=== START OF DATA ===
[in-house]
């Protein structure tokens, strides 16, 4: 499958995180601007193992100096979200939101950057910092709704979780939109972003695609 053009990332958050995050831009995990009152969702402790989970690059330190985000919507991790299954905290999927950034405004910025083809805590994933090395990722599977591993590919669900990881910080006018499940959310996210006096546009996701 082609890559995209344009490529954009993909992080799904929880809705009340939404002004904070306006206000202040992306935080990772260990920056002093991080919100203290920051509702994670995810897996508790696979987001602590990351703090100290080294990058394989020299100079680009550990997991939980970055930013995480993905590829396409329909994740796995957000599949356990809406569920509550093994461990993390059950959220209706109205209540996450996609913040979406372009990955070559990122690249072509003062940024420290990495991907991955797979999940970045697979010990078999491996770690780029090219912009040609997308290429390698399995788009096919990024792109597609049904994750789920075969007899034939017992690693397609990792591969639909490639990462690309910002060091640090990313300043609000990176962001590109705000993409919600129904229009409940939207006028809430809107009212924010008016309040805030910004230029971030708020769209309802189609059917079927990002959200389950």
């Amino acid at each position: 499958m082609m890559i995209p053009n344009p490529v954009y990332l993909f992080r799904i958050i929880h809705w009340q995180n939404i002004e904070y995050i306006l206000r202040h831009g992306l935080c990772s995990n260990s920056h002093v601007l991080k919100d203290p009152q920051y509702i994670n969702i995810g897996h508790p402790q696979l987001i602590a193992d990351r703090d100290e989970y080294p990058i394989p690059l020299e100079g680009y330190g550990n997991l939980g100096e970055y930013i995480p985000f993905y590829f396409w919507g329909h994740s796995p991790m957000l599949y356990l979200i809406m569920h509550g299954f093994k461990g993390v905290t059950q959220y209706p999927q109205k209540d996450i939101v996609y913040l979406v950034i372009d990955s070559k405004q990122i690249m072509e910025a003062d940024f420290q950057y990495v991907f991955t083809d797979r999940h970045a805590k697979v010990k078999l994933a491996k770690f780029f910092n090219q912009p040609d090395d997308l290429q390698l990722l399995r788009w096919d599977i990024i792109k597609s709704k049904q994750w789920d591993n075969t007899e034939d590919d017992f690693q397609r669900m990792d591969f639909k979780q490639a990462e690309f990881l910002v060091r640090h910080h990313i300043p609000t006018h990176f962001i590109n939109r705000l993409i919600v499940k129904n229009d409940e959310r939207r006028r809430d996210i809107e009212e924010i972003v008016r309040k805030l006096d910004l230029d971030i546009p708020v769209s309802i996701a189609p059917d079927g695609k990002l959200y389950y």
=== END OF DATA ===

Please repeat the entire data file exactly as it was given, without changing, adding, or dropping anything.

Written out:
[in-house]
């Protein structure tokens, strides 16, 4: 499958995180601007193992100096979200939101950057910092709704979780939109972003695609 053009990332958050995050831009995990009152969702402790989970690059330190985000919507991790299954905290999927950034405004910025083809805590994933090395990722599977591993590919669900990881910080006018499940959310996210006096546009996701 082609890559995209344009490529954009993909992080799904929880809705009340939404002004904070306006206000202040992306935080990772260990920056002093991080919100203290920051509702994670995810897996508790696979987001602590990351703090100290080294990058394989020299100079680009550990997991939980970055930013995480993905590829396409329909994740796995957000599949356990809406569920509550093994461990993390059950959220209706109205209540996450996609913040979406372009990955070559990122690249072509003062940024420290990495991907991955797979999940970045697979010990078999491996770690780029090219912009040609997308290429390698399995788009096919990024792109597609049904994750789920075969007899034939017992690693397609990792591969639909490639990462690309910002060091640090990313300043609000990176962001590109705000993409919600129904229009409940939207006028809430809107009212924010008016309040805030910004230029971030708020769209309802189609059917079927990002959200389950």
């Amino acid at each position: 499958m082609m890559i995209p053009n344009p490529v954009y990332l993909f992080r799904i958050i929880h809705w009340q995180n939404i002004e904070y995050i306006l206000r202040h831009g992306l935080c990772s995990n260990s920056h002093v601007l991080k919100d203290p009152q920051y509702i994670n969702i995810g897996h508790p402790q696979l987001i602590a193992d990351r703090d100290e989970y080294p990058i394989p690059l020299e100079g680009y330190g550990n997991l939980g100096e970055y930013i995480p985000f993905y590829f396409w919507g329909h994740s796995p991790m957000l599949y356990l979200i809406m569920h509550g299954f093994k461990g993390v905290t059950q959220y209706p999927q109205k209540d996450i939101v996609y913040l979406v950034i372009d990955s070559k405004q990122i690249m072509e910025a003062d940024f420290q950057y990495v991907f991955t083809d797979r999940h970045a805590k697979v010990k078999l994933a491996k770690f780029f910092n090219q912009p040609d090395d997308l290429q390698l990722l399995r788009w096919d599977i990024i792109k597609s709704k049904q994750w789920d591993n075969t007899e034939d590919d017992f690693q397609r669900m990792d591969f639909k979780q490639a990462e690309f990881l910002v060091r640090h910080h990313i300043p609000t006018h990176f962001i590109n939109r705000l993409i919600v499940k129904n229009d409940e959310r939207r006028r809430d996210i809107e009212e924010i972003v008016r309040k805030l006096d910004l230029d971030i546009p708020v769209s309802i996701a189609p059917d079927g695609k990002l959200y389950y």